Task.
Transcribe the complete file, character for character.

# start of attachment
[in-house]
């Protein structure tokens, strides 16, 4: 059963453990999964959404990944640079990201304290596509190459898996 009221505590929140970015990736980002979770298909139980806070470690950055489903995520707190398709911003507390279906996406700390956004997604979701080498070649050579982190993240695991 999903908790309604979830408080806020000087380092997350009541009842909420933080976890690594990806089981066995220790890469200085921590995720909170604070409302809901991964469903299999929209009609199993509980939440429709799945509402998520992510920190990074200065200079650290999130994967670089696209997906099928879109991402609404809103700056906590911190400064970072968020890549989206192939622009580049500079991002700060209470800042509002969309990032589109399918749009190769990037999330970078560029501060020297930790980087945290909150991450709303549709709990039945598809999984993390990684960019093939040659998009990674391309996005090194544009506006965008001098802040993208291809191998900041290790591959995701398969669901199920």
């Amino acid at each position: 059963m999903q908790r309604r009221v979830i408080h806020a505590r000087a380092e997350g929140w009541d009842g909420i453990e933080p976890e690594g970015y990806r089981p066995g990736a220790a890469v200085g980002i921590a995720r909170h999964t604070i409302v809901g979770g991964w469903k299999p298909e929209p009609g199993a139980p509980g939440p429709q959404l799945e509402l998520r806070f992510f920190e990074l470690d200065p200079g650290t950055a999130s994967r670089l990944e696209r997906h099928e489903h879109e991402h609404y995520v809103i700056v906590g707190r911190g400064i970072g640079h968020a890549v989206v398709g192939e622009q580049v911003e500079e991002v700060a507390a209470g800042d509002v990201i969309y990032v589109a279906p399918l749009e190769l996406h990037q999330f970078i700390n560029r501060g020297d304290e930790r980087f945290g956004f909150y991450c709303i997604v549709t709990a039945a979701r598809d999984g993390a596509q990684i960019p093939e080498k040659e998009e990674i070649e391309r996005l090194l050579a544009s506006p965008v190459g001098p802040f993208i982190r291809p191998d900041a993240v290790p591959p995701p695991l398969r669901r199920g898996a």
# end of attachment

[in-house]
């Protein structure tokens, strides 16, 4: 059963453990999964959404990944640079990201304290596509190459898996 009221505590929140970015990736980002979770298909139980806070470690950055489903995520707190398709911003507390279906996406700390956004997604979701080498070649050579982190993240695991 999903908790309604979830408080806020000087380092997350009541009842909420933080976890690594990806089981066995220790890469200085921590995720909170604070409302809901991964469903299999929209009609199993509980939440429709799945509402998520992510920190990074200065200079650290999130994967670089696209997906099928879109991402609404809103700056906590911190400064970072968020890549989206192939622009580049500079991002700060209470800042509002969309990032589109399918749009190769990037999330970078560029501060020297930790980087945290909150991450709303549709709990039945598809999984993390990684960019093939040659998009990674391309996005090194544009506006965008001098802040993208291809191998900041290790591959995701398969669901199920």
């Amino acid at each position: 059963m999903q908790r309604r009221v979830i408080h806020a505590r000087a380092e997350g929140w009541d009842g909420i453990e933080p976890e690594g970015y990806r089981p066995g990736a220790a890469v200085g980002i921590a995720r909170h999964t604070i409302v809901g979770g991964w469903k299999p298909e929209p009609g199993a139980p509980g939440p429709q959404l799945e509402l998520r806070f992510f920190e990074l470690d200065p200079g650290t950055a999130s994967r670089l990944e696209r997906h099928e489903h879109e991402h609404y995520v809103i700056v906590g707190r911190g400064i970072g640079h968020a890549v989206v398709g192939e622009q580049v911003e500079e991002v700060a507390a209470g800042d509002v990201i969309y990032v589109a279906p399918l749009e190769l996406h990037q999330f970078i700390n560029r501060g020297d304290e930790r980087f945290g956004f909150y991450c709303i997604v549709t709990a039945a979701r598809d999984g993390a596509q990684i960019p093939e080498k040659e998009e990674i070649e391309r996005l090194l050579a544009s506006p965008v190459g001098p802040f993208i982190r291809p191998d900041a993240v290790p591959p995701p695991l398969r669901r199920g898996a």